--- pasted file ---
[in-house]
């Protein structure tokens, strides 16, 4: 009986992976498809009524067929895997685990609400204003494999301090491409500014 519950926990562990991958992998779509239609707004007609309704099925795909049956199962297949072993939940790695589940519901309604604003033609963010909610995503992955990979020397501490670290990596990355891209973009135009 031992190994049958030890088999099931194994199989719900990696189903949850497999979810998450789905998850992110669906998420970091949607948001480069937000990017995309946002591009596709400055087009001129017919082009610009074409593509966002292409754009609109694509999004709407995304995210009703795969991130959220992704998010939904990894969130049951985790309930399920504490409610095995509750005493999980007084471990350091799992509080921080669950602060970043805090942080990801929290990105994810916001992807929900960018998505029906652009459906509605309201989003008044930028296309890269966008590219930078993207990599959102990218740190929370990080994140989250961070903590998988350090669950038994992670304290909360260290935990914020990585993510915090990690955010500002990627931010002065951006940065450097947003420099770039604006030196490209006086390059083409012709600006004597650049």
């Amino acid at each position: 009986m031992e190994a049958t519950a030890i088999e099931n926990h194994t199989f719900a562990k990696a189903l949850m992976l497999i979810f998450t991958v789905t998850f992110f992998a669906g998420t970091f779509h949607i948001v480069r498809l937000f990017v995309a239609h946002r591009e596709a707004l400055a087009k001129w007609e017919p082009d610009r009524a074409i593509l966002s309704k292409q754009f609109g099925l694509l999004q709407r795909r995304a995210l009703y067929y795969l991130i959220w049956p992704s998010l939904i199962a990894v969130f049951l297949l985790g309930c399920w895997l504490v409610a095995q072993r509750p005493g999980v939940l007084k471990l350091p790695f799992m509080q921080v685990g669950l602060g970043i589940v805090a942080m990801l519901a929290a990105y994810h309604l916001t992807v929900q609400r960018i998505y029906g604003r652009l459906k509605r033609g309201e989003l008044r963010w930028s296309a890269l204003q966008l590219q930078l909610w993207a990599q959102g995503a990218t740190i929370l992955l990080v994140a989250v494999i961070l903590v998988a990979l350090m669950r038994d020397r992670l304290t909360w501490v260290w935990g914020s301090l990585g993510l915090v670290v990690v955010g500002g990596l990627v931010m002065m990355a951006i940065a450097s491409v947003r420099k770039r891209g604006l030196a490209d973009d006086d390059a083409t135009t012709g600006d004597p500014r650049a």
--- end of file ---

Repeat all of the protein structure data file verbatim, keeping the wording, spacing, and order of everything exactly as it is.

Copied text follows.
[in-house]
């Protein structure tokens, strides 16, 4: 009986992976498809009524067929895997685990609400204003494999301090491409500014 519950926990562990991958992998779509239609707004007609309704099925795909049956199962297949072993939940790695589940519901309604604003033609963010909610995503992955990979020397501490670290990596990355891209973009135009 031992190994049958030890088999099931194994199989719900990696189903949850497999979810998450789905998850992110669906998420970091949607948001480069937000990017995309946002591009596709400055087009001129017919082009610009074409593509966002292409754009609109694509999004709407995304995210009703795969991130959220992704998010939904990894969130049951985790309930399920504490409610095995509750005493999980007084471990350091799992509080921080669950602060970043805090942080990801929290990105994810916001992807929900960018998505029906652009459906509605309201989003008044930028296309890269966008590219930078993207990599959102990218740190929370990080994140989250961070903590998988350090669950038994992670304290909360260290935990914020990585993510915090990690955010500002990627931010002065951006940065450097947003420099770039604006030196490209006086390059083409012709600006004597650049």
């Amino acid at each position: 009986m031992e190994a049958t519950a030890i088999e099931n926990h194994t199989f719900a562990k990696a189903l949850m992976l497999i979810f998450t991958v789905t998850f992110f992998a669906g998420t970091f779509h949607i948001v480069r498809l937000f990017v995309a239609h946002r591009e596709a707004l400055a087009k001129w007609e017919p082009d610009r009524a074409i593509l966002s309704k292409q754009f609109g099925l694509l999004q709407r795909r995304a995210l009703y067929y795969l991130i959220w049956p992704s998010l939904i199962a990894v969130f049951l297949l985790g309930c399920w895997l504490v409610a095995q072993r509750p005493g999980v939940l007084k471990l350091p790695f799992m509080q921080v685990g669950l602060g970043i589940v805090a942080m990801l519901a929290a990105y994810h309604l916001t992807v929900q609400r960018i998505y029906g604003r652009l459906k509605r033609g309201e989003l008044r963010w930028s296309a890269l204003q966008l590219q930078l909610w993207a990599q959102g995503a990218t740190i929370l992955l990080v994140a989250v494999i961070l903590v998988a990979l350090m669950r038994d020397r992670l304290t909360w501490v260290w935990g914020s301090l990585g993510l915090v670290v990690v955010g500002g990596l990627v931010m002065m990355a951006i940065a450097s491409v947003r420099k770039r891209g604006l030196a490209d973009d006086d390059a083409t135009t012709g600006d004597p500014r650049a």